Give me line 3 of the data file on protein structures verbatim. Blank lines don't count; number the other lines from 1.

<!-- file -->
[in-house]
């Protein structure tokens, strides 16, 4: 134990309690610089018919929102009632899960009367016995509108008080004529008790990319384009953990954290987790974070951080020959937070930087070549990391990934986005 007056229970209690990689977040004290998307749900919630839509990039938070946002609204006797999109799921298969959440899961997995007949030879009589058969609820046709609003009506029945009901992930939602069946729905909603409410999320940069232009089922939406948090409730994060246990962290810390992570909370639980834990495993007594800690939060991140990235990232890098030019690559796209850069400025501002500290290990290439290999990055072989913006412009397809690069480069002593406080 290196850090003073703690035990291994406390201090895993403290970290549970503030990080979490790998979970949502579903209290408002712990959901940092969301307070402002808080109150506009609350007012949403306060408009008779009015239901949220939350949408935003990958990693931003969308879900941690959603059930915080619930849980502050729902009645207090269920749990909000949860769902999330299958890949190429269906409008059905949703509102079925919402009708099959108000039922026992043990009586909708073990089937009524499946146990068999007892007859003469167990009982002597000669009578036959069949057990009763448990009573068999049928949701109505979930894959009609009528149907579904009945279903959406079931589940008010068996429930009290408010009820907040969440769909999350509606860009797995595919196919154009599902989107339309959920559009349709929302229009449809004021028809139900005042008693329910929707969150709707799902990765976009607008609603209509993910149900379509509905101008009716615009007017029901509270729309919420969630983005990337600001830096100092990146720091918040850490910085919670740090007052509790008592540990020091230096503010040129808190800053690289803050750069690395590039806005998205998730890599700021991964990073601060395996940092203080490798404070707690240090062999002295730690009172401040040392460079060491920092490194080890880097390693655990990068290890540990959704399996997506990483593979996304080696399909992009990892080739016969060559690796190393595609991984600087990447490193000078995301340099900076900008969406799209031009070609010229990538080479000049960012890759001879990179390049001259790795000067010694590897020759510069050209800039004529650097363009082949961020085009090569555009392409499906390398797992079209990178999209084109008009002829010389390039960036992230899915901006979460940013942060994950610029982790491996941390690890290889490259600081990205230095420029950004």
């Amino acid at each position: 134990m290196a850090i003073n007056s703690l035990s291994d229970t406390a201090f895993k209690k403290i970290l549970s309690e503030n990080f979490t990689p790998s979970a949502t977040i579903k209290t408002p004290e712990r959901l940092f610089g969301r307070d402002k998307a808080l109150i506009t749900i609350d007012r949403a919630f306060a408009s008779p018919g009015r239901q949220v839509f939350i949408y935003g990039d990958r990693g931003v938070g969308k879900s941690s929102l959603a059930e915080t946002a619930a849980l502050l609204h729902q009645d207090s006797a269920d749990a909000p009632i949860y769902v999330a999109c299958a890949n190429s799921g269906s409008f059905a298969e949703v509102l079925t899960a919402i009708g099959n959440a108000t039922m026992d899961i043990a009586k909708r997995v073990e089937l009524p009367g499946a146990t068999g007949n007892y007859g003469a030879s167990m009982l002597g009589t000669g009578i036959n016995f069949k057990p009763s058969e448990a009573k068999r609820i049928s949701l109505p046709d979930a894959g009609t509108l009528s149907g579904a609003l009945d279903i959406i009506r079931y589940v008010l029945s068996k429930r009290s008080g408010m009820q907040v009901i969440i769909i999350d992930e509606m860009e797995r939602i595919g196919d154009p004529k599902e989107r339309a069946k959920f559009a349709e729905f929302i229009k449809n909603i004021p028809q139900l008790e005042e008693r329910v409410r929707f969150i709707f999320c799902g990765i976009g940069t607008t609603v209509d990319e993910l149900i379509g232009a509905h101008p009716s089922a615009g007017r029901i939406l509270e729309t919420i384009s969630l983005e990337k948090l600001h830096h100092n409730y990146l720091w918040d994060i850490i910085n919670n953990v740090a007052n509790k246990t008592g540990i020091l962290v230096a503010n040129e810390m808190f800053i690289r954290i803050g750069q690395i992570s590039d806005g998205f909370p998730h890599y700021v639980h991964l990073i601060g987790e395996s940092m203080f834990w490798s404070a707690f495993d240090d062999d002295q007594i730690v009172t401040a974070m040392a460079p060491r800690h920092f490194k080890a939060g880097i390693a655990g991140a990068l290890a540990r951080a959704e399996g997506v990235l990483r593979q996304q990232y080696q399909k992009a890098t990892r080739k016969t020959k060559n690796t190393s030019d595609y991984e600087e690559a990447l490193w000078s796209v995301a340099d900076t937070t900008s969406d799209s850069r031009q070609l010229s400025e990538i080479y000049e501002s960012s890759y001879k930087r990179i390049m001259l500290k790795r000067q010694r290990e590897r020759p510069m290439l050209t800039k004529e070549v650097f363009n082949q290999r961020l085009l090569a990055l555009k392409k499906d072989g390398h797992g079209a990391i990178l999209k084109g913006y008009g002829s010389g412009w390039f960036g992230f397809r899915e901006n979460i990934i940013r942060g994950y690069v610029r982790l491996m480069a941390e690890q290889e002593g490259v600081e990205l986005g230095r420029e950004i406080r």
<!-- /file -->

């Amino acid at each position: 134990m290196a850090i003073n007056s703690l035990s291994d229970t406390a201090f895993k209690k403290i970290l549970s309690e503030n990080f979490t990689p790998s979970a949502t977040i579903k209290t408002p004290e712990r959901l940092f610089g969301r307070d402002k998307a808080l109150i506009t749900i609350d007012r949403a919630f306060a408009s008779p018919g009015r239901q949220v839509f939350i949408y935003g990039d990958r990693g931003v938070g969308k879900s941690s929102l959603a059930e915080t946002a619930a849980l502050l609204h729902q009645d207090s006797a269920d749990a909000p009632i949860y769902v999330a999109c299958a890949n190429s799921g269906s409008f059905a298969e949703v509102l079925t899960a919402i009708g099959n959440a108000t039922m026992d899961i043990a009586k909708r997995v073990e089937l009524p009367g499946a146990t068999g007949n007892y007859g003469a030879s167990m009982l002597g009589t000669g009578i036959n016995f069949k057990p009763s058969e448990a009573k068999r609820i049928s949701l109505p046709d979930a894959g009609t509108l009528s149907g579904a609003l009945d279903i959406i009506r079931y589940v008010l029945s068996k429930r009290s008080g408010m009820q907040v009901i969440i769909i999350d992930e509606m860009e797995r939602i595919g196919d154009p004529k599902e989107r339309a069946k959920f559009a349709e729905f929302i229009k449809n909603i004021p028809q139900l008790e005042e008693r329910v409410r929707f969150i709707f999320c799902g990765i976009g940069t607008t609603v209509d990319e993910l149900i379509g232009a509905h101008p009716s089922a615009g007017r029901i939406l509270e729309t919420i384009s969630l983005e990337k948090l600001h830096h100092n409730y990146l720091w918040d994060i850490i910085n919670n953990v740090a007052n509790k246990t008592g540990i020091l962290v230096a503010n040129e810390m808190f800053i690289r954290i803050g750069q690395i992570s590039d806005g998205f909370p998730h890599y700021v639980h991964l990073i601060g987790e395996s940092m203080f834990w490798s404070a707690f495993d240090d062999d002295q007594i730690v009172t401040a974070m040392a460079p060491r800690h920092f490194k080890a939060g880097i390693a655990g991140a990068l290890a540990r951080a959704e399996g997506v990235l990483r593979q996304q990232y080696q399909k992009a890098t990892r080739k016969t020959k060559n690796t190393s030019d595609y991984e600087e690559a990447l490193w000078s796209v995301a340099d900076t937070t900008s969406d799209s850069r031009q070609l010229s400025e990538i080479y000049e501002s960012s890759y001879k930087r990179i390049m001259l500290k790795r000067q010694r290990e590897r020759p510069m290439l050209t800039k004529e070549v650097f363009n082949q290999r961020l085009l090569a990055l555009k392409k499906d072989g390398h797992g079209a990391i990178l999209k084109g913006y008009g002829s010389g412009w390039f960036g992230f397809r899915e901006n979460i990934i940013r942060g994950y690069v610029r982790l491996m480069a941390e690890q290889e002593g490259v600081e990205l986005g230095r420029e950004i406080r």